I don't factor in the energy costs of my cooking - how much electricity I use on any appliances, or how much gas for the stove and oven. In general, I will use the actual cost of my ingredients, so if I find something on sale I will account for that in my calculations. I do not count spices. I do count oil, butter, and other fats.
So my calculations are casual at best, but I think they are valid enough to give you a general idea of how much it would cost to prepare any of these meals.
Several years ago I made the Navy Bean and Bacon soup from a recipe in the 1980 edition of The Good Housekeeping Illustrated Cookbook. I have mentioned many times that this is my go-to cookbook, and judging from the reviews there are many people who agree with me. However, if you decide to get yourself a copy make sure it's the 1980 edition. They updated it a few years ago and the newer edition isn't nearly as good as the earlier one.
The soup was excellent, and I always meant to make it again but I never got around to it. But after I found those wonderful Dreymiller and Kray bacon ends I remembered how good this was, and couldn't stop thinking about how good it would be with this bacon.
So I pulled out the recipe and took a look. You cook the beans in 9 cups of water and add chicken bouillon cubes for flavoring. I no longer use such tings, so I thought using some of my home-made vegetable stock might add to the flavor without adding any of the chemicals. And then, when I was at the grocery store, I got the crazy idea of using some apple juice as well. Actually, it wasn't so crazy. I kept thinking of the applewood smoked bacon and it was just a step away to the apple juice when I was trying to think of ways to add flavor to the soup without using the chicken bouillon. The minute I thought of it, I knew it would be a good idea. So I went down the juice aisle and found a decent-looking bottle for a decent price.
And then saw this big old gallon of organic unfiltered apple juice for $4.99 up at the checkout stands. I've never heard of World Pure, and the low price made me a little skeptical, especially since it's certified organic by Oregon Tilth, of whom I had never heard. But the price was right and I figured it wouldn't hurt to take a chance. I turned in my little bottle and grabbed one of the jugs.
I ended up using a mixture of 3 cups of vegetable broth, 4 cups of water, and 2 cups of apple juice. It was a nice balance, but I forgot that apples are acidic, so the skins on the beans stayed a little tough. Next time, I will cook the beans in the water and vegetable stock and then add the apple juice after the beans have cooked and are already tender.
But that is my only complaint. The applewood smoked bacon infused a deep smoky flavor that regular bacon just can't provide. The sweetness of the apple juice enhanced that smokiness, and the vegetable broth tempered the sweetness and kept it from cloying. Except for the slightly tough skins, the beans were tender and hearty. Like most soups, it thickened after the first day, and the flavors intensify the longer it stands.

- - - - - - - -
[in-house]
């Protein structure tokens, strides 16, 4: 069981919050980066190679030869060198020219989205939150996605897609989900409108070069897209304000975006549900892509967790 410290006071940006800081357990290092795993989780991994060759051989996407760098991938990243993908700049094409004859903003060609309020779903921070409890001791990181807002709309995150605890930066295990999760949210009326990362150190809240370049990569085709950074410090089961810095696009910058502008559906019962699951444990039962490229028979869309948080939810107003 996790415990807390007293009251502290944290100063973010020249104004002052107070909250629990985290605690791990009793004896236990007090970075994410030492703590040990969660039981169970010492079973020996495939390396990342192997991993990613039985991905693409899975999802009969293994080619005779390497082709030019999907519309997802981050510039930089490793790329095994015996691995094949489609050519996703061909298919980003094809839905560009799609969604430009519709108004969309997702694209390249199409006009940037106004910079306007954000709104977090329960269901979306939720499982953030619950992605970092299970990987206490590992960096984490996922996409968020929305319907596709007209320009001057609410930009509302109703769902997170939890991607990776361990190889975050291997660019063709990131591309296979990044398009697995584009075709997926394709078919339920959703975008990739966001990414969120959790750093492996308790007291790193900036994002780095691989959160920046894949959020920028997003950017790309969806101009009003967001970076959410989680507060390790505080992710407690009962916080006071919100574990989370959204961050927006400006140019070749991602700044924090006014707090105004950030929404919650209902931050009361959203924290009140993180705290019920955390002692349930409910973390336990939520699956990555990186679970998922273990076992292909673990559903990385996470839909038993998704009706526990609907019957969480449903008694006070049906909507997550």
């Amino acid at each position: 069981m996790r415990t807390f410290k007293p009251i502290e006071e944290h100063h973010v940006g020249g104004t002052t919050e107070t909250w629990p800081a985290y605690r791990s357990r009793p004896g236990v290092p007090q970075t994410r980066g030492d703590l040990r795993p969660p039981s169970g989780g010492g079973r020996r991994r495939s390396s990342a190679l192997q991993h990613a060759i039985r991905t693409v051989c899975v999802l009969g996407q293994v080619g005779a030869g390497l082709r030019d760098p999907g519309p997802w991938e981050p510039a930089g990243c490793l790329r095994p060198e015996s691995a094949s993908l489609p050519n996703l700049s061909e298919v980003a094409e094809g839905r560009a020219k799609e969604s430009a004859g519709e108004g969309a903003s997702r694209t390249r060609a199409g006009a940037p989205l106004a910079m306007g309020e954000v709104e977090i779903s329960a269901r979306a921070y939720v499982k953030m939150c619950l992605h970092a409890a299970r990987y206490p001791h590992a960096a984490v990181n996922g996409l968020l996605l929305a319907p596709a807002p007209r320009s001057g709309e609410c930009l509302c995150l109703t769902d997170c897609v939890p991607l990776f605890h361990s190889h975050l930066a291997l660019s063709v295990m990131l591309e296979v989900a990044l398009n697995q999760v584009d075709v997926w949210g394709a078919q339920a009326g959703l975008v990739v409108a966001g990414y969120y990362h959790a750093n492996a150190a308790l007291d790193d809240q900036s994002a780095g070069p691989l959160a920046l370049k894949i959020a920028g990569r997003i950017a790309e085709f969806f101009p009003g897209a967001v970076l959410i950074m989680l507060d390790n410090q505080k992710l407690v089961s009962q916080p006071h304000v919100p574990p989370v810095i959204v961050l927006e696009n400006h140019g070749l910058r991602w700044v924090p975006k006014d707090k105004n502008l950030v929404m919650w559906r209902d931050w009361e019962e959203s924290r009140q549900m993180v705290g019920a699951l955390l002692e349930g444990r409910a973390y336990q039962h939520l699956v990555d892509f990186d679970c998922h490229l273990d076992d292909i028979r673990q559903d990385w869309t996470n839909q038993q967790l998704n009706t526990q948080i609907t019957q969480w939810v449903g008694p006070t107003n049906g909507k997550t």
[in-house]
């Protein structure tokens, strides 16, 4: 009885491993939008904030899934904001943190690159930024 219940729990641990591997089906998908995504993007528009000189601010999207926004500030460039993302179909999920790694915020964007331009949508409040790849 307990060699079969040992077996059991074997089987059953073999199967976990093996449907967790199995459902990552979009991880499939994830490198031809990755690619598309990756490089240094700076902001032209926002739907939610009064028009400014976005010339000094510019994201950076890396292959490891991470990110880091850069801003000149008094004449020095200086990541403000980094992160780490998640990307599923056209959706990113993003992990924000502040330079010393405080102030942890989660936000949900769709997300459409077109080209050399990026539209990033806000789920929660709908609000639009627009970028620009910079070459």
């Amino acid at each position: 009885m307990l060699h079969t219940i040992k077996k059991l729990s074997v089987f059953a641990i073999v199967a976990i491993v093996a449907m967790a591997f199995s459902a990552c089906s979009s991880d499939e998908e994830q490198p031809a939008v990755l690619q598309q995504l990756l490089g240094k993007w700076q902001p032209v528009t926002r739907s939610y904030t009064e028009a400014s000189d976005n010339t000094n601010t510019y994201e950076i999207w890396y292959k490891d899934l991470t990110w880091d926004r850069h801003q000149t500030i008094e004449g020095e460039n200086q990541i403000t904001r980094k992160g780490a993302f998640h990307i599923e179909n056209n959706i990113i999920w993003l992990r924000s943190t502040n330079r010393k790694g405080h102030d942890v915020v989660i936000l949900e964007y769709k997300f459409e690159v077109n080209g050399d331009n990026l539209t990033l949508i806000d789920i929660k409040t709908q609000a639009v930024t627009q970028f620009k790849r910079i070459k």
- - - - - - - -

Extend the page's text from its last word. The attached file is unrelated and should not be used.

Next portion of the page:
This is an excellent fall dish, and even on the stovetop is not a lot of work. That smoky bacon smell really warms up the house on a chilly day. And this is another one of those soups that freezes well, so you can freeze half right away and have another meal for another day.
I now have an abundance of apple juice and am coming up with all kinds of crazy ideas for how to use it. It's sweet, with just a little hint of cidery tartness kicking in at the end. Ideas welcome.
The rich, smoky heartiness of this soup makes it feel much more luxurious than it costs to make it.
Total cost: $8.93
Cost per serving: $0.74
Home Cookin Chapter: Soups and StewsNAVY BEAN AND BACON SOUPMakes 12 servings
1 lb. dry navy beans
4 cups water
3 cups vegetable stock
1 lb. thick-sliced maple or applewood smoked bacon, diced
2 large onions, diced
1/2 cup (about two stalks) celery, with as much leaves as possible
3 bay leaves
1/8 tsp ground cloves
2 cups apple juice
1 14.5-oz. can tomatoes
salt and pepper to taste
Sort through beans, rinse and cover at least 3 inches over with water. Let soak at least 5 hours, or overnight. Drain the beans and place them in an 8-quart dutch oven or stock pot. Add 4 cups of water and 3 cups of vegetable stock.
Cook the bacon in a heavy skillet over medium heat until it is well browned. Remove all but 1/4 cup of the fat. Add onion and celery and cook until they are just translucent, about 10 minutes. Stir the mixture into the pot of beans. Add the bay leaves and ground cloves. Bring to a boil. Cover and reduce heat to a low simmer. Cook for about 1-1/2 hours, until beans are tender.
Add 2 cups of apple juice, tomatoes, and salt and pepper to taste. Cover and simmer for another 30 minutes, until the soup has thickened and the flavors have combined. Remove bay leaves and serve.
Adapted from The Good Housekeeping Illustrated Cookbook, Edited by Zoe Coulson (Hearst Books, 1980).
Exported from Home Cookin 5.9 (www.mountain-software.com)